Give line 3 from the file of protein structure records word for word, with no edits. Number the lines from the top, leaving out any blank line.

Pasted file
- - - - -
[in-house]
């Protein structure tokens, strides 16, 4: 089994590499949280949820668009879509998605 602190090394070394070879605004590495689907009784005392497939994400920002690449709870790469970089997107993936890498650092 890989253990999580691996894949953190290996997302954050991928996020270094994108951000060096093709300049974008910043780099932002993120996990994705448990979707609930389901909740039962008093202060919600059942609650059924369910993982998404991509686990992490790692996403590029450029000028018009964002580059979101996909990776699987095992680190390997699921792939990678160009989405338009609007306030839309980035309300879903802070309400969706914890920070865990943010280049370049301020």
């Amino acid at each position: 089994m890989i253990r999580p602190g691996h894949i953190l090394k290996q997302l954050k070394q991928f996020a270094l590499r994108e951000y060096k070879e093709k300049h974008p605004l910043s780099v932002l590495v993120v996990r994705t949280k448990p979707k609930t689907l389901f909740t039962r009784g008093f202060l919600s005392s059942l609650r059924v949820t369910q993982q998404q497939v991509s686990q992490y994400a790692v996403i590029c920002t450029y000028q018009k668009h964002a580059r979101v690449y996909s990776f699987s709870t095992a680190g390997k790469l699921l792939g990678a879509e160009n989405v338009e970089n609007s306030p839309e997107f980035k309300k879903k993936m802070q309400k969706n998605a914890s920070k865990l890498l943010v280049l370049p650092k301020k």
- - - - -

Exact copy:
């Amino acid at each position: 089994m890989i253990r999580p602190g691996h894949i953190l090394k290996q997302l954050k070394q991928f996020a270094l590499r994108e951000y060096k070879e093709k300049h974008p605004l910043s780099v932002l590495v993120v996990r994705t949280k448990p979707k609930t689907l389901f909740t039962r009784g008093f202060l919600s005392s059942l609650r059924v949820t369910q993982q998404q497939v991509s686990q992490y994400a790692v996403i590029c920002t450029y000028q018009k668009h964002a580059r979101v690449y996909s990776f699987s709870t095992a680190g390997k790469l699921l792939g990678a879509e160009n989405v338009e970089n609007s306030p839309e997107f980035k309300k879903k993936m802070q309400k969706n998605a914890s920070k865990l890498l943010v280049l370049p650092k301020k």